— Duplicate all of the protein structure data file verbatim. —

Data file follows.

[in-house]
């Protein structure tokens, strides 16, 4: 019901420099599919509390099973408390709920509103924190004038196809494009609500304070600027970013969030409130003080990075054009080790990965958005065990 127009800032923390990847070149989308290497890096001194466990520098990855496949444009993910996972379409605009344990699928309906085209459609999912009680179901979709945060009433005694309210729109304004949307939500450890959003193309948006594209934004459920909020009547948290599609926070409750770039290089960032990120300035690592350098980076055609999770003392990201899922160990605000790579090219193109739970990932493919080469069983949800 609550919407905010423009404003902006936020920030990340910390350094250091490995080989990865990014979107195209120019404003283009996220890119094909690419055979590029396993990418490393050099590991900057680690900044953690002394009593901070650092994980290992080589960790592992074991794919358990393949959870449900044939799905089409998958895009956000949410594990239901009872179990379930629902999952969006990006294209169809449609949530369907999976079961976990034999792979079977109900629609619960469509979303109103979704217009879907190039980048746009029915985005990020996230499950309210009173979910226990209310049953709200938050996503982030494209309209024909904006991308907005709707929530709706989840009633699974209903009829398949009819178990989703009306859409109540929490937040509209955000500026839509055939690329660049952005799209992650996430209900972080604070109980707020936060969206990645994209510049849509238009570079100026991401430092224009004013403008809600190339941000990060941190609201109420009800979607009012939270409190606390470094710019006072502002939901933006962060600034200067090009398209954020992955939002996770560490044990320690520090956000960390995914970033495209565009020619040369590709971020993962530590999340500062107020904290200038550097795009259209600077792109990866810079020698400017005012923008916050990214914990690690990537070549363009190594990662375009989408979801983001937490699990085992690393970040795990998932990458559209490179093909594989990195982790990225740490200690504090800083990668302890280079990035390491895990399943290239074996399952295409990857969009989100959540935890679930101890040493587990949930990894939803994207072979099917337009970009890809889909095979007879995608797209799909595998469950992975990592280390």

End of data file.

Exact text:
[in-house]
């Protein structure tokens, strides 16, 4: 019901420099599919509390099973408390709920509103924190004038196809494009609500304070600027970013969030409130003080990075054009080790990965958005065990 127009800032923390990847070149989308290497890096001194466990520098990855496949444009993910996972379409605009344990699928309906085209459609999912009680179901979709945060009433005694309210729109304004949307939500450890959003193309948006594209934004459920909020009547948290599609926070409750770039290089960032990120300035690592350098980076055609999770003392990201899922160990605000790579090219193109739970990932493919080469069983949800 609550919407905010423009404003902006936020920030990340910390350094250091490995080989990865990014979107195209120019404003283009996220890119094909690419055979590029396993990418490393050099590991900057680690900044953690002394009593901070650092994980290992080589960790592992074991794919358990393949959870449900044939799905089409998958895009956000949410594990239901009872179990379930629902999952969006990006294209169809449609949530369907999976079961976990034999792979079977109900629609619960469509979303109103979704217009879907190039980048746009029915985005990020996230499950309210009173979910226990209310049953709200938050996503982030494209309209024909904006991308907005709707929530709706989840009633699974209903009829398949009819178990989703009306859409109540929490937040509209955000500026839509055939690329660049952005799209992650996430209900972080604070109980707020936060969206990645994209510049849509238009570079100026991401430092224009004013403008809600190339941000990060941190609201109420009800979607009012939270409190606390470094710019006072502002939901933006962060600034200067090009398209954020992955939002996770560490044990320690520090956000960390995914970033495209565009020619040369590709971020993962530590999340500062107020904290200038550097795009259209600077792109990866810079020698400017005012923008916050990214914990690690990537070549363009190594990662375009989408979801983001937490699990085992690393970040795990998932990458559209490179093909594989990195982790990225740490200690504090800083990668302890280079990035390491895990399943290239074996399952295409990857969009989100959540935890679930101890040493587990949930990894939803994207072979099917337009970009890809889909095979007879995608797209799909595998469950992975990592280390």